interested in is. MapProxy provides three ways to restrict the area of available
data: Bounding boxes, polygons and OGR datasource. To keep it simple, we only
discuss bounding boxes. For more informations about the other methods take
a look at :ref:`the coverages documentation <coverages>`.
To restrict the area with a bounding box, we have to define it in the coverage
option of the data source. The listing below restricts the requestable area to
Germany:

.. literalinclude:: tutorial.yaml
  :start-after: #start coverage
  :end-before: #end coverage

As you see notation of a coverage bounding box is similar to the notation in the
grid option.


Meta Tiles and Meta Buffer
--------------------------

When you have experience with WMS in tiled clients you should know the problem
of labeling issues. MapProxy can help to resolve these issues with two methods
called :ref:`Meta Tiling <meta_tiles>` and :ref:`Meta Buffering <meta_buffer>`.

There is a :doc:`chapter on WMS labeling issues <labeling>` that discusses these options.


Seeding
-------

Configuration
~~~~~~~~~~~~~
MapProxy creates all tiles on demand. That means, only tiles requested once are
cached. Fortunately MapProxy comes with a command line script for pre-generating
all required tiles called ``mapproxy-seed``. It has its own configuration file called
``seed.yaml`` and a couple of options. We now create a config file for ``mapproxy-seed``.

As all MapProxy configuration files it's notated in YAML. The mandatory option
is ``seeds``. Here you can create multiple seeding tasks that define what should be seeded.
You can specify a list of caches for seeding with ``caches`` . The cache names
should match the names in your MapProxy configuration. If you have specified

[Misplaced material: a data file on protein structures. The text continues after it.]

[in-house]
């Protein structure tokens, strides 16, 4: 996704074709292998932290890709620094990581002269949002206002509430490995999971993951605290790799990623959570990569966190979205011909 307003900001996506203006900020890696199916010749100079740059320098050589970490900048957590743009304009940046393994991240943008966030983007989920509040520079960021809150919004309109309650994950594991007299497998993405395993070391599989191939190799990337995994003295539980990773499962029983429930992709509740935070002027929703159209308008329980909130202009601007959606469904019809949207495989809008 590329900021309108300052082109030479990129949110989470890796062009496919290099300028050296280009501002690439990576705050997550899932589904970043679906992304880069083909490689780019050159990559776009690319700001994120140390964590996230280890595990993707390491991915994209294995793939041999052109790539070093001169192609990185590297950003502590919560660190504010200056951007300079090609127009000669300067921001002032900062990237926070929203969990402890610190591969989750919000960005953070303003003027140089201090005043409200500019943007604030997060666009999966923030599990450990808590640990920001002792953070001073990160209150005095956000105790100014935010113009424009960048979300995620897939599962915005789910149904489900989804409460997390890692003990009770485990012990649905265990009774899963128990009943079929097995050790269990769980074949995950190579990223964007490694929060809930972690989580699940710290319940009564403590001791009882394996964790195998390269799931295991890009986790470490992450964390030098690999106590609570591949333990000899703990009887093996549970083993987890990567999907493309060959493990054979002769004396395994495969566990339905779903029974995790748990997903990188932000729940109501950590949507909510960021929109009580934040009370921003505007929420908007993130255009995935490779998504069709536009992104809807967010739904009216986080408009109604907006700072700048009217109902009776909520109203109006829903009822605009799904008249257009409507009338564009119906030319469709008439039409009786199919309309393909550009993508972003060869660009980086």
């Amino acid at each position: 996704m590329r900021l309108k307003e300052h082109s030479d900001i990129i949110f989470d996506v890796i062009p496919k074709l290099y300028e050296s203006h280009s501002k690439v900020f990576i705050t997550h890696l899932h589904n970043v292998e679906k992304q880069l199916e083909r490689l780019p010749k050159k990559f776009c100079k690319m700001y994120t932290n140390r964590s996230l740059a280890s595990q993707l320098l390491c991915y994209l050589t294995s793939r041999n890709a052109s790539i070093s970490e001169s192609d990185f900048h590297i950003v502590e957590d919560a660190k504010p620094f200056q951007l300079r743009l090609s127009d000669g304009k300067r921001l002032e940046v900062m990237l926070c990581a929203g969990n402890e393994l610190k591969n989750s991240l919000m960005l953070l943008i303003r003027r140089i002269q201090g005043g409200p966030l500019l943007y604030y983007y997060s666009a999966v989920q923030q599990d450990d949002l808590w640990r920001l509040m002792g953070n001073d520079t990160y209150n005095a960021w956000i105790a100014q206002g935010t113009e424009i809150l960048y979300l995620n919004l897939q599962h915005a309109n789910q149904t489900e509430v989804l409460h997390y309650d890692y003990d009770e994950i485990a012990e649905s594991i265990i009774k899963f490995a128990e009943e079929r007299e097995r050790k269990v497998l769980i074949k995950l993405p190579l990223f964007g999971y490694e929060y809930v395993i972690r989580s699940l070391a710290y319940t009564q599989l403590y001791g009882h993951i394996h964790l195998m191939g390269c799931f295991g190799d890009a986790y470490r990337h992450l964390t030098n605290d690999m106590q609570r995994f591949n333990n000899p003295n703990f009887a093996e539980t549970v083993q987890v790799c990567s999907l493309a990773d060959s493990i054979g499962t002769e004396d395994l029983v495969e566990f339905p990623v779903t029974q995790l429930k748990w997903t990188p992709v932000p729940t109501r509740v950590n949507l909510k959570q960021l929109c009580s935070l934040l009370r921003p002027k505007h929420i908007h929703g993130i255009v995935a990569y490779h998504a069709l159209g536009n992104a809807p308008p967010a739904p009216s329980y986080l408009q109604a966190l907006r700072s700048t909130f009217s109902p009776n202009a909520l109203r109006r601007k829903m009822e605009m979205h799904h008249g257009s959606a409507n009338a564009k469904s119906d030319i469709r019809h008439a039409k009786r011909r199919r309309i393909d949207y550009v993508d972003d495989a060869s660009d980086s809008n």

multiple grids for one cache in your MapProxy configuration, you can select these
caches to seed. They must also comply with the caches in your MapProxy configuration.
Furthermore you can limit the levels that should be seeded. If you want to seed only
a limited area, you can use the ``coverages`` option.

In the example below, we configure ``mapproxy-seed`` to seed our previously created
cache ``test_wms_cache`` from level 6 to level 16. To show a different possibility to
define a coverage, we use a polygon file to determine the area we want to seed.

.. literalinclude:: yaml/seed.yaml

As you see in the ``coverages`` section the ``polygons`` option point to a
text file. This text file contains polygons in Well-Known-Text (WKT) form. The third option tells
``mapproxy-seed`` the ``srs`` of the WKT polygons.

You can :download:`download the configuration <yaml/seed.yaml>` and the :download:`polygon file <GM.txt>`.

Start Seeding
~~~~~~~~~~~~~

Now it's time to start seeding. ``mapproxy-seed`` has a couple
of options. We have to use options ``-s`` to define our ``seed.yaml`` and ``-f``
for our MapProxy configuration file. We also use the ``--dry-run`` option to see what
MapProxy would do, without making any actual requests to our sources. A mis-configured seeding
can take days or weeks, so you should keep an eye on the tile numbers the dry-run prints out.

Run ``mapproxy-seed`` like::

    mapproxy-seed -f mapproxy.yaml -s seed.yaml --dry-run

If you sure, that seeding works right, remove ``--dry-run``.

What's next?
------------

You should read the :doc:`configuration examples <configuration_examples>` to get a few
more ideas what MapProxy can do.

MapProxy has lots of small features that might be useful for your projects, so it is a good idea
to read the other chapters of the documentation after that.

If you have any questions? We have a `mailing list and IRC channel <http://mapproxy.org/support>`_
where you can get support.